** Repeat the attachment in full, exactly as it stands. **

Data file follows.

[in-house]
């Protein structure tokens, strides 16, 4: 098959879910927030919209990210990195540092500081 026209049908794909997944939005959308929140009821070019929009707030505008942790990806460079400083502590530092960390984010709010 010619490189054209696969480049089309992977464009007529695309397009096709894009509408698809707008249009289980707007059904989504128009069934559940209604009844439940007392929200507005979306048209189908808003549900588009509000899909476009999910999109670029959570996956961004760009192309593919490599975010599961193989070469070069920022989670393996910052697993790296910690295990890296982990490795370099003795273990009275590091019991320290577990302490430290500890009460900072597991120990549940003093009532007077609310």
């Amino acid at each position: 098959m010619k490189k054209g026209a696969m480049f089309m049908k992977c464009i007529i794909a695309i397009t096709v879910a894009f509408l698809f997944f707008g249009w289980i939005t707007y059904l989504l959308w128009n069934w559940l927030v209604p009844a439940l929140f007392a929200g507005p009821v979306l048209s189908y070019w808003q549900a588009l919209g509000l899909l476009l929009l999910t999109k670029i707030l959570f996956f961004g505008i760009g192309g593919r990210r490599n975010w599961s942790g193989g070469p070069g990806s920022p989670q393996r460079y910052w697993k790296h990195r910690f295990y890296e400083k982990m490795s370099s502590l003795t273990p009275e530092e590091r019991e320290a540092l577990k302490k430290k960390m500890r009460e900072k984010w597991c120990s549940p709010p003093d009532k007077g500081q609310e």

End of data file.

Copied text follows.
[in-house]
């Protein structure tokens, strides 16, 4: 098959879910927030919209990210990195540092500081 026209049908794909997944939005959308929140009821070019929009707030505008942790990806460079400083502590530092960390984010709010 010619490189054209696969480049089309992977464009007529695309397009096709894009509408698809707008249009289980707007059904989504128009069934559940209604009844439940007392929200507005979306048209189908808003549900588009509000899909476009999910999109670029959570996956961004760009192309593919490599975010599961193989070469070069920022989670393996910052697993790296910690295990890296982990490795370099003795273990009275590091019991320290577990302490430290500890009460900072597991120990549940003093009532007077609310």
């Amino acid at each position: 098959m010619k490189k054209g026209a696969m480049f089309m049908k992977c464009i007529i794909a695309i397009t096709v879910a894009f509408l698809f997944f707008g249009w289980i939005t707007y059904l989504l959308w128009n069934w559940l927030v209604p009844a439940l929140f007392a929200g507005p009821v979306l048209s189908y070019w808003q549900a588009l919209g509000l899909l476009l929009l999910t999109k670029i707030l959570f996956f961004g505008i760009g192309g593919r990210r490599n975010w599961s942790g193989g070469p070069g990806s920022p989670q393996r460079y910052w697993k790296h990195r910690f295990y890296e400083k982990m490795s370099s502590l003795t273990p009275e530092e590091r019991e320290a540092l577990k302490k430290k960390m500890r009460e900072k984010w597991c120990s549940p709010p003093d009532k007077g500081q609310e």